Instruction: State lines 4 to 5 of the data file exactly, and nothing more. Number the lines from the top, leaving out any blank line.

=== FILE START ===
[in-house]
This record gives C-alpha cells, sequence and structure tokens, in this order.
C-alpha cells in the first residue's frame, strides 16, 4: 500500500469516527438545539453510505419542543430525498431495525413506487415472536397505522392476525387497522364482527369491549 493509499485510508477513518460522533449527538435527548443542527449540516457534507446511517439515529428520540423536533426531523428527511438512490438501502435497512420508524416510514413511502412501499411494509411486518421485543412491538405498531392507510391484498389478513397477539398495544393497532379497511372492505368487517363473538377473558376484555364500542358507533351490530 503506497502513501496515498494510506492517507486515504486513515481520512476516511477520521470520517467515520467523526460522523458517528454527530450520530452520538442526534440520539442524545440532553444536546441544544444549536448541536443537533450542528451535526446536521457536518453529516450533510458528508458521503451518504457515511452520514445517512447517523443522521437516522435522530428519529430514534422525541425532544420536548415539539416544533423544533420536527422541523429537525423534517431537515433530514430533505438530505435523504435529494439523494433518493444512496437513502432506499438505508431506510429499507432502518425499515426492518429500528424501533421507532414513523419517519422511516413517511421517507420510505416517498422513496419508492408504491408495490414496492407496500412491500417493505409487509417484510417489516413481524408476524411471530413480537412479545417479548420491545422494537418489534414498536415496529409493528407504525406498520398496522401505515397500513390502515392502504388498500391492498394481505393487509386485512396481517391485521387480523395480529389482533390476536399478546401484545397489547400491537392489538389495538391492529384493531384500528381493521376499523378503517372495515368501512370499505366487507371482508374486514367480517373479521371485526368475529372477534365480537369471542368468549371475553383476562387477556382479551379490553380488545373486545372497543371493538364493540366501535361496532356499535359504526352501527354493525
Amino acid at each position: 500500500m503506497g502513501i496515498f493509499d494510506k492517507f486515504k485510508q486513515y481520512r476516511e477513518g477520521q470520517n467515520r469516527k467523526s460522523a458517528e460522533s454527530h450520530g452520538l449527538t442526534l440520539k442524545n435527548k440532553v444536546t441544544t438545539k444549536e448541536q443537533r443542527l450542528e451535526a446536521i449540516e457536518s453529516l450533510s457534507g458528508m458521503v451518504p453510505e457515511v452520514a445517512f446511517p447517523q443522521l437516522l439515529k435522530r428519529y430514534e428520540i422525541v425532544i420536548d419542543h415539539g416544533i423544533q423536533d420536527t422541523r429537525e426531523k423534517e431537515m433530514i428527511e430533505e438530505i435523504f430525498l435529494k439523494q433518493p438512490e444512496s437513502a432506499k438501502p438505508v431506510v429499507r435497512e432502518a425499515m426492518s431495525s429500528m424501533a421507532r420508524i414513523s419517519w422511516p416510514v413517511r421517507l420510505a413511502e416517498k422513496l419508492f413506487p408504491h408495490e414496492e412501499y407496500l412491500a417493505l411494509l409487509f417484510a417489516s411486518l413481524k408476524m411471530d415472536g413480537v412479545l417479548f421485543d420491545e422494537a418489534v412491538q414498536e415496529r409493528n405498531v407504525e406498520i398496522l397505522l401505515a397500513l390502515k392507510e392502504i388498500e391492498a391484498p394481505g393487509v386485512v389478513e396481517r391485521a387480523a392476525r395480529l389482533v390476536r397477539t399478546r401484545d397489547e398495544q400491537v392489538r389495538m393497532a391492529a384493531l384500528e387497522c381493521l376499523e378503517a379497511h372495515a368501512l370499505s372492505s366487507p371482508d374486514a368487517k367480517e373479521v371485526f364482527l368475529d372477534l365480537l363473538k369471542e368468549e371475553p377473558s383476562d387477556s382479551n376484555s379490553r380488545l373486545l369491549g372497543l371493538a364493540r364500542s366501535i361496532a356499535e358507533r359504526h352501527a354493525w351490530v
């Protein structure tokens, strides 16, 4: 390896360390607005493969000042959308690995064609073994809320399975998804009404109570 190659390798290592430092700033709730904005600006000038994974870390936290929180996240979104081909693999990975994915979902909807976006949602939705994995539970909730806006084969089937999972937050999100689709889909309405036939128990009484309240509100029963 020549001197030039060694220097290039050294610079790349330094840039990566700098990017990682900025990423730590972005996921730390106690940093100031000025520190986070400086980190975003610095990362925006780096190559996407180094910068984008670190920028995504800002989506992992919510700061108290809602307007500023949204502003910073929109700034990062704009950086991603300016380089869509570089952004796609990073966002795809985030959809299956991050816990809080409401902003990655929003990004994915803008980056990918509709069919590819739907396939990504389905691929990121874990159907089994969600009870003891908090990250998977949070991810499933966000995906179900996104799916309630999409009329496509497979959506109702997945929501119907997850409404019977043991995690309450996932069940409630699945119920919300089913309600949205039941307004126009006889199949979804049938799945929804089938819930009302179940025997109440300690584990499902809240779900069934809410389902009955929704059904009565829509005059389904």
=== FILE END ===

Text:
Amino acid at each position: 500500500m503506497g502513501i496515498f493509499d494510506k492517507f486515504k485510508q486513515y481520512r476516511e477513518g477520521q470520517n467515520r469516527k467523526s460522523a458517528e460522533s454527530h450520530g452520538l449527538t442526534l440520539k442524545n435527548k440532553v444536546t441544544t438545539k444549536e448541536q443537533r443542527l450542528e451535526a446536521i449540516e457536518s453529516l450533510s457534507g458528508m458521503v451518504p453510505e457515511v452520514a445517512f446511517p447517523q443522521l437516522l439515529k435522530r428519529y430514534e428520540i422525541v425532544i420536548d419542543h415539539g416544533i423544533q423536533d420536527t422541523r429537525e426531523k423534517e431537515m433530514i428527511e430533505e438530505i435523504f430525498l435529494k439523494q433518493p438512490e444512496s437513502a432506499k438501502p438505508v431506510v429499507r435497512e432502518a425499515m426492518s431495525s429500528m424501533a421507532r420508524i414513523s419517519w422511516p416510514v413517511r421517507l420510505a413511502e416517498k422513496l419508492f413506487p408504491h408495490e414496492e412501499y407496500l412491500a417493505l411494509l409487509f417484510a417489516s411486518l413481524k408476524m411471530d415472536g413480537v412479545l417479548f421485543d420491545e422494537a418489534v412491538q414498536e415496529r409493528n405498531v407504525e406498520i398496522l397505522l401505515a397500513l390502515k392507510e392502504i388498500e391492498a391484498p394481505g393487509v386485512v389478513e396481517r391485521a387480523a392476525r395480529l389482533v390476536r397477539t399478546r401484545d397489547e398495544q400491537v392489538r389495538m393497532a391492529a384493531l384500528e387497522c381493521l376499523e378503517a379497511h372495515a368501512l370499505s372492505s366487507p371482508d374486514a368487517k367480517e373479521v371485526f364482527l368475529d372477534l365480537l363473538k369471542e368468549e371475553p377473558s383476562d387477556s382479551n376484555s379490553r380488545l373486545l369491549g372497543l371493538a364493540r364500542s366501535i361496532a356499535e358507533r359504526h352501527a354493525w351490530v
């Protein structure tokens, strides 16, 4: 390896360390607005493969000042959308690995064609073994809320399975998804009404109570 190659390798290592430092700033709730904005600006000038994974870390936290929180996240979104081909693999990975994915979902909807976006949602939705994995539970909730806006084969089937999972937050999100689709889909309405036939128990009484309240509100029963 020549001197030039060694220097290039050294610079790349330094840039990566700098990017990682900025990423730590972005996921730390106690940093100031000025520190986070400086980190975003610095990362925006780096190559996407180094910068984008670190920028995504800002989506992992919510700061108290809602307007500023949204502003910073929109700034990062704009950086991603300016380089869509570089952004796609990073966002795809985030959809299956991050816990809080409401902003990655929003990004994915803008980056990918509709069919590819739907396939990504389905691929990121874990159907089994969600009870003891908090990250998977949070991810499933966000995906179900996104799916309630999409009329496509497979959506109702997945929501119907997850409404019977043991995690309450996932069940409630699945119920919300089913309600949205039941307004126009006889199949979804049938799945929804089938819930009302179940025997109440300690584990499902809240779900069934809410389902009955929704059904009565829509005059389904």